Merlevede, J., Droin, N., Qin, T., Meldi, K., Yoshida, K., Morabito, M., Chautard, E., Auboeuf, D., Fenaux, P., Braun, T., Itzykson, R., de Botton, S., Quesnel, B., Commes, T., Jourdan, E., Vainchenker, W., Bernard, O., Pata-Merci, N., Solier, S., Gayevskiy, V., Dinger, M.E., Cowley, M.J., Selimoglu-Buet, D., Meyer, V., Artiguenave, F., Deleuze, J.F., Preudhomme, C., Stratton, M.R., Alexandrov, L.B., Padron, E., Ogawa, S., Koscielny, S., Figueroa, M., & Solary, E. (2016). Mutation allele burden remains unchanged in chronic myelomonocytic leukaemia responding to hypomethylating agents. Nature Communications, 7 PMID: 26908133

Koppikar, P., Bhagwat, N., Kilpivaara, O., Manshouri, T., Adli, M., Hricik, T., … & Leung, L. (2012). Heterodimeric JAK-STAT activation as a mechanism of persistence to JAK2 inhibitor therapy. Nature, 489(7414), 155-159.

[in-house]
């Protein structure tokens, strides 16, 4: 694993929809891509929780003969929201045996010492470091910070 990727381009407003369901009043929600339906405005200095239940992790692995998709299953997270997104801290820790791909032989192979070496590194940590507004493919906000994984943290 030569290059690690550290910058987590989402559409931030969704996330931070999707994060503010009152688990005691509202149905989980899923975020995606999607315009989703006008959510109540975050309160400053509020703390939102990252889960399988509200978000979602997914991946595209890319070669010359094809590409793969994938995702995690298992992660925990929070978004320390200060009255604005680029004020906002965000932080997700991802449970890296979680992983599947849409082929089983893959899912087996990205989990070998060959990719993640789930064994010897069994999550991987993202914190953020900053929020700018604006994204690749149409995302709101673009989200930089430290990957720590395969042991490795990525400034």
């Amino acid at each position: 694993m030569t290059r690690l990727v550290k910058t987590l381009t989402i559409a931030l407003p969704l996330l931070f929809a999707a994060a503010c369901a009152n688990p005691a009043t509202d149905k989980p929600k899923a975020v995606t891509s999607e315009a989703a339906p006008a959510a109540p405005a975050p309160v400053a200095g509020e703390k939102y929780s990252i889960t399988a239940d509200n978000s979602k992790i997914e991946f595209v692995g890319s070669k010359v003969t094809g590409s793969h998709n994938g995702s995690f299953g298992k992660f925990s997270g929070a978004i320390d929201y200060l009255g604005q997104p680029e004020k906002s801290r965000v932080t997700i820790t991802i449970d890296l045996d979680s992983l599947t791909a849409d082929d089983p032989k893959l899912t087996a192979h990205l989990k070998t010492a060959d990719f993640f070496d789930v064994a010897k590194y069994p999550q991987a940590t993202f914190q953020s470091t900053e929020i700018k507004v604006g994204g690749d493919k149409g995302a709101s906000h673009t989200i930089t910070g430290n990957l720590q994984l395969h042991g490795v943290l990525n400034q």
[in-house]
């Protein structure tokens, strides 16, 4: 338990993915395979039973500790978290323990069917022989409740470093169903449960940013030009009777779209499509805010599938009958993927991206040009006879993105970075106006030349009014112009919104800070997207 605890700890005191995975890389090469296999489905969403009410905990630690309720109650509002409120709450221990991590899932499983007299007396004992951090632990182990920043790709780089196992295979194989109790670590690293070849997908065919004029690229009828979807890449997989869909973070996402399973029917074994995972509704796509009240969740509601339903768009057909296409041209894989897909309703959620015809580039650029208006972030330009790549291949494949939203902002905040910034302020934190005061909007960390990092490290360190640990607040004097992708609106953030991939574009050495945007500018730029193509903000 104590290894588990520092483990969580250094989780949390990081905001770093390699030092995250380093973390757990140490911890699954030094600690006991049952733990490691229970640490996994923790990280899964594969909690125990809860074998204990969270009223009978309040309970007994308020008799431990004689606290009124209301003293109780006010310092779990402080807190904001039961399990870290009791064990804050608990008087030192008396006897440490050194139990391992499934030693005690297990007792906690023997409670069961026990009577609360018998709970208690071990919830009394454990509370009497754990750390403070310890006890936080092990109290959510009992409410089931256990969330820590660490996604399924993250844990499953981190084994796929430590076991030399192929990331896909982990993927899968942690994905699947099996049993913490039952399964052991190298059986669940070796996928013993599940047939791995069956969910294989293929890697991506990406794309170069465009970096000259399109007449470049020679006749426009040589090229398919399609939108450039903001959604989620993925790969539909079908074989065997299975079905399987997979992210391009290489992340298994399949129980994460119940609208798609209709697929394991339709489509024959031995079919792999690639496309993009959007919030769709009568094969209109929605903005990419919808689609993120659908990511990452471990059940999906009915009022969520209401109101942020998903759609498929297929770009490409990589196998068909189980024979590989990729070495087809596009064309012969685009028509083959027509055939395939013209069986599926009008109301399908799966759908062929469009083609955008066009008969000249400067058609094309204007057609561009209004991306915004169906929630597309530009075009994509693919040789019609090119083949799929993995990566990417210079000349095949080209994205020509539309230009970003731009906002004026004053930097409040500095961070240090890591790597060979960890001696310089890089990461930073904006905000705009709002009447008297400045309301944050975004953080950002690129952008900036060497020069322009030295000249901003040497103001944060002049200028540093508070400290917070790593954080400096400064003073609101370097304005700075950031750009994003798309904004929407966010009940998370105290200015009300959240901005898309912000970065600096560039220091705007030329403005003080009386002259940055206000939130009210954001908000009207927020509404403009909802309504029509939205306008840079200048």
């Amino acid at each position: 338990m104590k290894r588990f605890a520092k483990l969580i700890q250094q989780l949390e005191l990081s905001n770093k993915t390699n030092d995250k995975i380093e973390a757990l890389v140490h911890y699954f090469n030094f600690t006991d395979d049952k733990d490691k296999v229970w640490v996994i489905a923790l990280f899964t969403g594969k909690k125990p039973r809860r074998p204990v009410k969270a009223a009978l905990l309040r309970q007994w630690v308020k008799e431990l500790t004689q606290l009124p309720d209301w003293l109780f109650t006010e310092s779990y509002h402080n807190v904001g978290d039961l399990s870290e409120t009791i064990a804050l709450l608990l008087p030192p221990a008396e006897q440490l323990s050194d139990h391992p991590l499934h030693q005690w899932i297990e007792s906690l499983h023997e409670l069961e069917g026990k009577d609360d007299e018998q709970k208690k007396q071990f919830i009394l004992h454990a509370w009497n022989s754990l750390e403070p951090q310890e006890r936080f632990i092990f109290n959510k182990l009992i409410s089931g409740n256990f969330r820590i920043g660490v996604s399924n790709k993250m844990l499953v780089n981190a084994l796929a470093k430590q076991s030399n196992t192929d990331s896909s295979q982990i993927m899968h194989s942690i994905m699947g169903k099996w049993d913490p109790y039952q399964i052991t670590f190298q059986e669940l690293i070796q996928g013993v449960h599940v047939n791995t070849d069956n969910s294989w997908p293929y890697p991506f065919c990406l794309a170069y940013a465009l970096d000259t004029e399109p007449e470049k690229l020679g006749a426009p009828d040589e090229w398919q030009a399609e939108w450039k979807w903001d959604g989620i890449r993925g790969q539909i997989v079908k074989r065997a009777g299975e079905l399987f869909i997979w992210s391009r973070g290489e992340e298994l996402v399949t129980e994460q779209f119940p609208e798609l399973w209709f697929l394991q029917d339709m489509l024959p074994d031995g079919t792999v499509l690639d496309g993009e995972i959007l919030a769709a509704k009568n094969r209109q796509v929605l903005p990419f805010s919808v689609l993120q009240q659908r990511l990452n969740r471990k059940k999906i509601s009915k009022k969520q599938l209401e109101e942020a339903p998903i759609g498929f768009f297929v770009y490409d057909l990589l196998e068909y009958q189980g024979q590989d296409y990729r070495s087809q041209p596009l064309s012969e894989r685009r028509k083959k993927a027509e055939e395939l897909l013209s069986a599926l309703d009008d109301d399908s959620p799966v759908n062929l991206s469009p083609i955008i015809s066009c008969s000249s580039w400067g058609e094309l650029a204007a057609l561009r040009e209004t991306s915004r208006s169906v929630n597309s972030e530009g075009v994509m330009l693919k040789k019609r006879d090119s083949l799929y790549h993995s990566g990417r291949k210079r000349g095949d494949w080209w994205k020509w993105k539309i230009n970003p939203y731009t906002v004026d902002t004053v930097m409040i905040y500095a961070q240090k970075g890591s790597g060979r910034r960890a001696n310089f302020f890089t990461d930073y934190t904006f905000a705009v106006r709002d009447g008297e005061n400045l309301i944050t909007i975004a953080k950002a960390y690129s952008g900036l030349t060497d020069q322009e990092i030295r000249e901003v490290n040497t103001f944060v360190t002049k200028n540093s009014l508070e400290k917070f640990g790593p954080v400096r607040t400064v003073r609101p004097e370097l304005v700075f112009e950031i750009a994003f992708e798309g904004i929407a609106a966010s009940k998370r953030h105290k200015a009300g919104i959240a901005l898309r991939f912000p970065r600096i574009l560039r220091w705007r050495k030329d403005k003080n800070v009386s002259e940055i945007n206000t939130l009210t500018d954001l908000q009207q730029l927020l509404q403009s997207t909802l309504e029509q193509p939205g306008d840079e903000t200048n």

Lever, M., Lim, H. S., Kruger, P., Nguyen, J., Trendel, N., Abu-Shah, E., … & Dushek, O. (2016). Architecture of a minimal signaling pathway explains the T-cell response to a 1 million-fold variation in antigen affinity and dose. Proceedings of the National Academy of Sciences, 201608820.


About Artem Kaznatcheev
From the Department of Computer Science at Oxford University and Department of Translational Hematology & Oncology Research at Cleveland Clinic, I marvel at the world through algorithmic lenses. My mind is drawn to evolutionary dynamics, theoretical computer science, mathematical oncology, computational learning theory, and philosophy of science. Previously I was at the Department of Integrated Mathematical Oncology at Moffitt Cancer Center, and the School of Computer Science and Department of Psychology at McGill University. In a past life, I worried about quantum queries at the Institute for Quantum Computing and Department of Combinatorics & Optimization at University of Waterloo and as a visitor to the Centre for Quantum Technologies at National University of Singapore. Meander with me on Google+ and Twitter.